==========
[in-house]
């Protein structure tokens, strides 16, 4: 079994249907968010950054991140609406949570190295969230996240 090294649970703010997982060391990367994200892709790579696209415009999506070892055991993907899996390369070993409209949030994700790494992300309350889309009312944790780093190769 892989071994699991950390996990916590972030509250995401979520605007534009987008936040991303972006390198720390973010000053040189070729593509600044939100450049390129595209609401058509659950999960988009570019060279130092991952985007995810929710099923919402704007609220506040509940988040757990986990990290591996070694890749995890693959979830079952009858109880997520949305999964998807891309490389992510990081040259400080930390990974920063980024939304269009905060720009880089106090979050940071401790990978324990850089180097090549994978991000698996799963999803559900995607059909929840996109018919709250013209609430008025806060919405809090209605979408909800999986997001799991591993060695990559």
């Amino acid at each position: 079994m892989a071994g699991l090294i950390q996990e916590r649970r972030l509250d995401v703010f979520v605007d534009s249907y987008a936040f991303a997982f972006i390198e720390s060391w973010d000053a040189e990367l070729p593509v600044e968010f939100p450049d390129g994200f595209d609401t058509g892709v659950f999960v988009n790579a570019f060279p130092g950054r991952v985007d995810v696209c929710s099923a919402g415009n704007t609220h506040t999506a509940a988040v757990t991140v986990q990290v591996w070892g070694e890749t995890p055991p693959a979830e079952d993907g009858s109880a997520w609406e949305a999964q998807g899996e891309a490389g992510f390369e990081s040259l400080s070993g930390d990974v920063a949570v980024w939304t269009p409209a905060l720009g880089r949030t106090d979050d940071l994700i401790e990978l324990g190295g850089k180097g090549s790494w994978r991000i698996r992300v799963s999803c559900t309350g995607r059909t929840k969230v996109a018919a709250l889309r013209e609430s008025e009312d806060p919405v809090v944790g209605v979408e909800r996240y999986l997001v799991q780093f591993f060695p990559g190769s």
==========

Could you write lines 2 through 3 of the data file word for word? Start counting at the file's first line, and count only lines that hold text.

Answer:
């Protein structure tokens, strides 16, 4: 079994249907968010950054991140609406949570190295969230996240 090294649970703010997982060391990367994200892709790579696209415009999506070892055991993907899996390369070993409209949030994700790494992300309350889309009312944790780093190769 892989071994699991950390996990916590972030509250995401979520605007534009987008936040991303972006390198720390973010000053040189070729593509600044939100450049390129595209609401058509659950999960988009570019060279130092991952985007995810929710099923919402704007609220506040509940988040757990986990990290591996070694890749995890693959979830079952009858109880997520949305999964998807891309490389992510990081040259400080930390990974920063980024939304269009905060720009880089106090979050940071401790990978324990850089180097090549994978991000698996799963999803559900995607059909929840996109018919709250013209609430008025806060919405809090209605979408909800999986997001799991591993060695990559």
């Amino acid at each position: 079994m892989a071994g699991l090294i950390q996990e916590r649970r972030l509250d995401v703010f979520v605007d534009s249907y987008a936040f991303a997982f972006i390198e720390s060391w973010d000053a040189e990367l070729p593509v600044e968010f939100p450049d390129g994200f595209d609401t058509g892709v659950f999960v988009n790579a570019f060279p130092g950054r991952v985007d995810v696209c929710s099923a919402g415009n704007t609220h506040t999506a509940a988040v757990t991140v986990q990290v591996w070892g070694e890749t995890p055991p693959a979830e079952d993907g009858s109880a997520w609406e949305a999964q998807g899996e891309a490389g992510f390369e990081s040259l400080s070993g930390d990974v920063a949570v980024w939304t269009p409209a905060l720009g880089r949030t106090d979050d940071l994700i401790e990978l324990g190295g850089k180097g090549s790494w994978r991000i698996r992300v799963s999803c559900t309350g995607r059909t929840k969230v996109a018919a709250l889309r013209e609430s008025e009312d806060p919405v809090v944790g209605v979408e909800r996240y999986l997001v799991q780093f591993f060695p990559g190769s």